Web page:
Colorful DJs rocked the talk in the AM radio wars of the ‘60s
It was the case of the missing DJ.
When a Pasadena radio station rechristened itself KRLA and began to rock and roll in 1959, one of its jocks, Perry Allen, was absent. KRLA started a “Find Perry Allen” campaign and promised $10,000 to any listener who could track him down in those pre-Google days.
What mischievous KRLA didn’t say was that it knew where Allen was: working at his old station in Buffalo, waiting for his contract to expire.
But KRLA’s rival, KFWB, knew. And KFWB sent two representatives to Buffalo to confront Allen and claim the $10,000, wrote ex-jock Bob Eubanks in “It’s in the Book, Bob,” co-written by Matthew Hansen. KRLA grudgingly paid, then tried to capitalize on its own misfortune with the slogan, “Even KFWB listens to KRLA.”
KFWB is known these days as an all-news station that recently switched to a talk format. But in the 1950s and ‘60s, it was part of the wacky world of AM rock music, competing fiercely in Southern California against KRLA (1110) and KHJ (930) before the superior FM stereo sound caught on in the 1970s.
The AM wars were a time of colorful DJs with colorful trademarks.
KRLA’s self-anointed “Emperor,” Bob Hudson, had this sign-off: “Get off the freeways, peasants. His Highness is coming.”
Over at KHJ, the mantra of the “Real Don Steele” was a recorded woman’s voice that cried, “Tina Delgado is alive, alive!” The mysterious Steele died in 1997, never having divulged its meaning.
KFWB was the first station in Los Angeles to sense the commercial possibilities of baby boomers.
In 1958, the station unveiled a Top 40 song format, calling itself “Color Radio, Channel 98.” The term referred to color television, which was catching on.
Program director Chuck Blore made personalities out of his jocks, including Bill Ballance, B. Mitchel Reid and Ted Quillin, dubbing them the “Seven Swingin’ Gentlemen.”
KFWB became No. 1, and Blore wanted to make sure it stayed that way.
As recounted on laradio .com, Blore once phoned a bored-sounding DJ and said, “You’re on the radio, jerk! After the next record, I want you to say there is an amoeba loose and ladies with butterfly nets are chasing [it].” All day the station broadcast amoeba updates to listeners.
KRLA (formerly KXLA) arrived in 1959 with a younger set of DJs including Jimmy O’Neill, who was all of 19. The “1110 Men” made the “Seven Swingin’ Gentlemen” seem ancient.
“Kids huddled beneath their bed covers, listening on transistor radios to such inimitable personalities as Huggy Boy, Humble Harv, Emperor Hudson, Dave (the Hullabalooer) Hull, Casey Kasem and Johnny Hayes,” The Times’ Steve Hochman wrote.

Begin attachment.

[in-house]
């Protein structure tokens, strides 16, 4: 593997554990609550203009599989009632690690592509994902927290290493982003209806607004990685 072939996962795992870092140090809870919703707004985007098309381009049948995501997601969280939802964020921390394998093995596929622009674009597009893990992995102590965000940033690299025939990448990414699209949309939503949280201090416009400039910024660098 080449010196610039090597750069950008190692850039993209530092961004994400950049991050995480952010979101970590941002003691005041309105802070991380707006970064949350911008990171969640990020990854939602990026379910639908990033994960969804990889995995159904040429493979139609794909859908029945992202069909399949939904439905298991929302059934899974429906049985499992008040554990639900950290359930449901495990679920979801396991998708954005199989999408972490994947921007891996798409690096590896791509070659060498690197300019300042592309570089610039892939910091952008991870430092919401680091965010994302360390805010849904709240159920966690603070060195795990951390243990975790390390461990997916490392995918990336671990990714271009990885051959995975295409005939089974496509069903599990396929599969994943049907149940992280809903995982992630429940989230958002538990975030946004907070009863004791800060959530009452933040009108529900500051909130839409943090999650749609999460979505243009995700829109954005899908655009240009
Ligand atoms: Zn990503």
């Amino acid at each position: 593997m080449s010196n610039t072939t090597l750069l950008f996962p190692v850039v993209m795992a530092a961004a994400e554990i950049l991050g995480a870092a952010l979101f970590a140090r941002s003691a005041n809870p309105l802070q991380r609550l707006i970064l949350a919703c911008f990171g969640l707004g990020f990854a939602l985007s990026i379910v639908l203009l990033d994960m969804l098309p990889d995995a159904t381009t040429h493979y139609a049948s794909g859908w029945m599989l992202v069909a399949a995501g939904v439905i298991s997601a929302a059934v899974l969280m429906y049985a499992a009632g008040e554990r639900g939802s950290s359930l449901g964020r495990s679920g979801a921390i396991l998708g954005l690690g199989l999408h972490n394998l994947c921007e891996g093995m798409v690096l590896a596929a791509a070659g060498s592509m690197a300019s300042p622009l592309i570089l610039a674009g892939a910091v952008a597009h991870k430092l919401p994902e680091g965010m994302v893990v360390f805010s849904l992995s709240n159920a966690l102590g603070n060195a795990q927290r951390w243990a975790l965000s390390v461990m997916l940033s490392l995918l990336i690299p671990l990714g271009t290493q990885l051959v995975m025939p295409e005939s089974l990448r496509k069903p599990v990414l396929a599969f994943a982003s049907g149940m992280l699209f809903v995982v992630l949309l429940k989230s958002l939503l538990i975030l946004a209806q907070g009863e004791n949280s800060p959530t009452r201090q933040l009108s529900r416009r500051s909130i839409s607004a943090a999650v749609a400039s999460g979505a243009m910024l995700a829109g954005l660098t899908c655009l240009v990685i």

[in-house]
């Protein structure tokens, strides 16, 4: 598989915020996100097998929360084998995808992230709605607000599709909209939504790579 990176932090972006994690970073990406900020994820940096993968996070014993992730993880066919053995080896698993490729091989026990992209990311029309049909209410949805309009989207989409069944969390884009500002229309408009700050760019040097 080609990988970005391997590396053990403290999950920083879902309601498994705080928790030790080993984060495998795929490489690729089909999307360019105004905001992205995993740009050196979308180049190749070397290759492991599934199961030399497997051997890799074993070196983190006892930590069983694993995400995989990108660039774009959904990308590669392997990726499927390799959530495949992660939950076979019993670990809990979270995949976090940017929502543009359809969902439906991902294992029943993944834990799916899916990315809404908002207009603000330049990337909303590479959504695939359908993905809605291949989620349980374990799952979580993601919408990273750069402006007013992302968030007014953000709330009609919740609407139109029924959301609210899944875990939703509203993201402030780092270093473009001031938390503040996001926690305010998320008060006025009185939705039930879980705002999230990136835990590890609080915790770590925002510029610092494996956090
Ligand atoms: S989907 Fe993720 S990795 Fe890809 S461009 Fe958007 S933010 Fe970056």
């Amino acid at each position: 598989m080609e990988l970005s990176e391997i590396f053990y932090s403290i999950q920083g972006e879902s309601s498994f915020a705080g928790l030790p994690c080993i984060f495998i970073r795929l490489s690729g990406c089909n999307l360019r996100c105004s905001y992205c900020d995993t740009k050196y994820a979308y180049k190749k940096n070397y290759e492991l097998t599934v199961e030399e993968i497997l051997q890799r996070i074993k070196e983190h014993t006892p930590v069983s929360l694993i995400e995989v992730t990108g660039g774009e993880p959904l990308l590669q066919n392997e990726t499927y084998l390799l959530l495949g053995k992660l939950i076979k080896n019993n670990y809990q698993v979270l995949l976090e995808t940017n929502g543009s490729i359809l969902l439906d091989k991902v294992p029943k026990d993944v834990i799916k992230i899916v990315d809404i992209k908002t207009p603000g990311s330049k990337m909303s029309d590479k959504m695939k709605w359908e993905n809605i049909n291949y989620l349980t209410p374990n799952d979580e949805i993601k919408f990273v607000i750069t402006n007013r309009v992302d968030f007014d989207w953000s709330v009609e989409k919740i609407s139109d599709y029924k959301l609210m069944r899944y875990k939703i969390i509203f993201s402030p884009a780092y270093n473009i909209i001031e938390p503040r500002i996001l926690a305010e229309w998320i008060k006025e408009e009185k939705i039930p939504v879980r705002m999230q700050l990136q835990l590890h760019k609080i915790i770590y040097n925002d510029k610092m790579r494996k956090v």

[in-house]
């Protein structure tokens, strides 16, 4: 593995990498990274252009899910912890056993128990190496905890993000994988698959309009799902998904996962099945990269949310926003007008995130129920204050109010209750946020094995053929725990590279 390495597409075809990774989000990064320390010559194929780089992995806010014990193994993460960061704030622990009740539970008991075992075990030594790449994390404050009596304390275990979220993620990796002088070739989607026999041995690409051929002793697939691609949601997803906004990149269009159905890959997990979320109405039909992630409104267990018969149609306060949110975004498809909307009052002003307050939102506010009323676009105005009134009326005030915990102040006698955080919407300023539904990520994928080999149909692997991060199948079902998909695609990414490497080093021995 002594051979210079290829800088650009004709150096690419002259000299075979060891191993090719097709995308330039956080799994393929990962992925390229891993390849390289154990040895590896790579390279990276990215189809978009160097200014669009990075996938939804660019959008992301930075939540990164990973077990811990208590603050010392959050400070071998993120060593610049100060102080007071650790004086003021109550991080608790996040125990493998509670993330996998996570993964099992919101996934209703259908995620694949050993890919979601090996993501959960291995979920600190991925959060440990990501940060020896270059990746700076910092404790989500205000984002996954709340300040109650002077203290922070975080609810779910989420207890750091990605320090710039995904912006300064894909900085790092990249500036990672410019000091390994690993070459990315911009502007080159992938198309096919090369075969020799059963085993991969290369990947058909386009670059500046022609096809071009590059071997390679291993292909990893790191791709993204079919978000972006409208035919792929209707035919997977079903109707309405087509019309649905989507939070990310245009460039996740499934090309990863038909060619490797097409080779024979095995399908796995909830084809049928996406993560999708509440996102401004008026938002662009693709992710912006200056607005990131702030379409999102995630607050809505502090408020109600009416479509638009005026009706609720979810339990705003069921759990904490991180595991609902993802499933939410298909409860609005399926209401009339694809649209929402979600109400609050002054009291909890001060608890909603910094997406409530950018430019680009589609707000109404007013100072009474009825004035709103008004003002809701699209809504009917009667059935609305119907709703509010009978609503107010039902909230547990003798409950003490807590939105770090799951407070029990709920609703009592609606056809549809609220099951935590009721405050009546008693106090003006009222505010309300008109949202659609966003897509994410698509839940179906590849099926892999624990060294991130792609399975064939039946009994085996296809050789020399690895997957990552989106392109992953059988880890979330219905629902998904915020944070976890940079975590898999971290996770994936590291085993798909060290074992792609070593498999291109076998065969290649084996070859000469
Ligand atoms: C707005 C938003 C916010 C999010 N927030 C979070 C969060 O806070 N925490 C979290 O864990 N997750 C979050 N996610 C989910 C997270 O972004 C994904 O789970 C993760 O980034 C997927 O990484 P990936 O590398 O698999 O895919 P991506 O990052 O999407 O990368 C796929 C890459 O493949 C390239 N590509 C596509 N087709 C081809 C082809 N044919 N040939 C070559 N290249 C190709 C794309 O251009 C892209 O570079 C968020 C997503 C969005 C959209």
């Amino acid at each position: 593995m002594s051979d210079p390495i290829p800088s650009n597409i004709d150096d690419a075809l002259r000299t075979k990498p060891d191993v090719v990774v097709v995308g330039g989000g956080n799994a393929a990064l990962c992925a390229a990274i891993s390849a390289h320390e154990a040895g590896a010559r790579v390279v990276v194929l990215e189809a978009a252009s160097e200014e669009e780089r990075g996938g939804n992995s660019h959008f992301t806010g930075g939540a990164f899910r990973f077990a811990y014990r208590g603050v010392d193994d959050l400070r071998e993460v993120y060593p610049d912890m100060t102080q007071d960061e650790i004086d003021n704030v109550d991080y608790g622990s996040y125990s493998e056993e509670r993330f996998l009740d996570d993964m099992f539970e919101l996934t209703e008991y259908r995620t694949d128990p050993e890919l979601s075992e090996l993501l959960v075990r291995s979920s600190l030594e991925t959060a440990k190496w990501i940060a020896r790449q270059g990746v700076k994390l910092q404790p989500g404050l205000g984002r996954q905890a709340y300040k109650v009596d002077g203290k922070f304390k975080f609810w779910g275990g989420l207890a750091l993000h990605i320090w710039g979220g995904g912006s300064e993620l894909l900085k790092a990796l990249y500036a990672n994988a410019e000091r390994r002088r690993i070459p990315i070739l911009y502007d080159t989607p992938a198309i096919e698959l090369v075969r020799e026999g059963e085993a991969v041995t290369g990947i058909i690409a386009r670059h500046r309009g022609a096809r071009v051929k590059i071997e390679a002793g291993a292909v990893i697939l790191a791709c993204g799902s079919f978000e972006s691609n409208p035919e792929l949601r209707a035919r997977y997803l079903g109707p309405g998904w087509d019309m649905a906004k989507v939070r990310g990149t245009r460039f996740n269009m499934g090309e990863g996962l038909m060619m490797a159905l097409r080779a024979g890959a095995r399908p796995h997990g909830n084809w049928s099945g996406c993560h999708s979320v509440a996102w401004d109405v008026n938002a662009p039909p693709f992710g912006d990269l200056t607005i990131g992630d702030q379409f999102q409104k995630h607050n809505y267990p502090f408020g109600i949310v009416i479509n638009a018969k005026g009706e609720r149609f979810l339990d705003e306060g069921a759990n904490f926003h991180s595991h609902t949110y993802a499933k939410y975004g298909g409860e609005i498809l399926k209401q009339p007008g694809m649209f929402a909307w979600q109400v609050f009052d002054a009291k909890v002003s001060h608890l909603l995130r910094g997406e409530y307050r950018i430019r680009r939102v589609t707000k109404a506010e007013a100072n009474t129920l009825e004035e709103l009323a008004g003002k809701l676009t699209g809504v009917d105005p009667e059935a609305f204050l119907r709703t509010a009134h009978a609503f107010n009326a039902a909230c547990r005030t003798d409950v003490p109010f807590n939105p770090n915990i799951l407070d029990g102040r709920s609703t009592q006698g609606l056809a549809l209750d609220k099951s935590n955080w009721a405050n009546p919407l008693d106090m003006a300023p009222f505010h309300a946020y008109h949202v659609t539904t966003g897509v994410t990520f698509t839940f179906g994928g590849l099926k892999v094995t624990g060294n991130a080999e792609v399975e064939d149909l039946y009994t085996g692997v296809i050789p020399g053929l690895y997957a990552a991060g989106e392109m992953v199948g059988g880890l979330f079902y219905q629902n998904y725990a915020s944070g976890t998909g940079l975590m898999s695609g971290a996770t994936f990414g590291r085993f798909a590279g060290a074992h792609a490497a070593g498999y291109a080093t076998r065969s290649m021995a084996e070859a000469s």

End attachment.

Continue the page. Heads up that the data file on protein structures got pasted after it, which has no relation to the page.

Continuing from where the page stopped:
On Hull’s first day, not more than 10 seconds into his first record, the free-spirited DJ asked listeners, “Well, how do you like the show so far?” recounted Bill Earl in “Dream-House,” his history of KRLA.
Listeners liked it. KRLA rose to No. 1, but the competition was fierce. When KRLA obtained the Trade Winds’ yet-to-be-released “New York’s a Lonely Town,” the station added two spoken lines to the song so neither KFWB nor anyone else could pirate it off the airwaves.
The end product sounded like this: “From Central Park to Pasadena’s such a long way/ And there’s no KRLA/ I feel so out of it walkin’ down Broadway/Sure do miss KRLA.”
KHJ entered the AM rock wars in 1965, discarding its mellow-sounds approach. Promotion director Clancy Imislund, noticing that kids were constantly using the word “boss” (translation: outstanding), suggested the concept “Boss Radio.”
But the idea was leaked to KFWB, apparently by a fired KHJ employee. KFWB liked the concept too.
One morning, KFWB began airing commercials announcing that the station would become “Boss Radio.” KHJ program director Ron Jacobs immediately called a meeting to announce that KHJ would become “Boss Radio” that afternoon at 3, rather than weeks from then as originally planned.
“Then I realized I had forgotten something: music,” Jacobs wrote in his memoir, “KHJ: Inside Boss Radio.”
No music research had been done. An employee was sent over to Wallach’s Music City to pick up “a KRLA song list and two copies of all the records on it,” he said.
Within six months, KHJ went from 12th in the local ratings to first.
Jacobs and program consultant Bill Drake emphasized the music, with less chatter from the DJs, though they made exceptions for such strong personalities as cantankerous Robert W. Morgan and the edgy Steele.
The Times’ Myrna Oliver once reproduced this bit of Steele’s semi-intelligible chatter:
“It’s 3 o’clock in Boss Angelese! Hey, hey, HEY! Thitz me. The Real Don Steele. A billion-dollar weekend there. . . . I got nothing but groovy, those groovy golds. We’re gonna kick it out here on a fractious Friday, boy. Got to get a set outside that (unintelligible) work resembling blowing bubbles in a glass of water!”
The bubbles began to burst for “Boss Radio” in the 1970s when Steele and Morgan -- and their listeners -- moved to FM. KHJ is now a Spanish-language station.
KFWB dropped music in 1968. KRLA’s call letters were changed to KDIS (for Radio Disney).
Tina Delgado’s whereabouts are still unknown.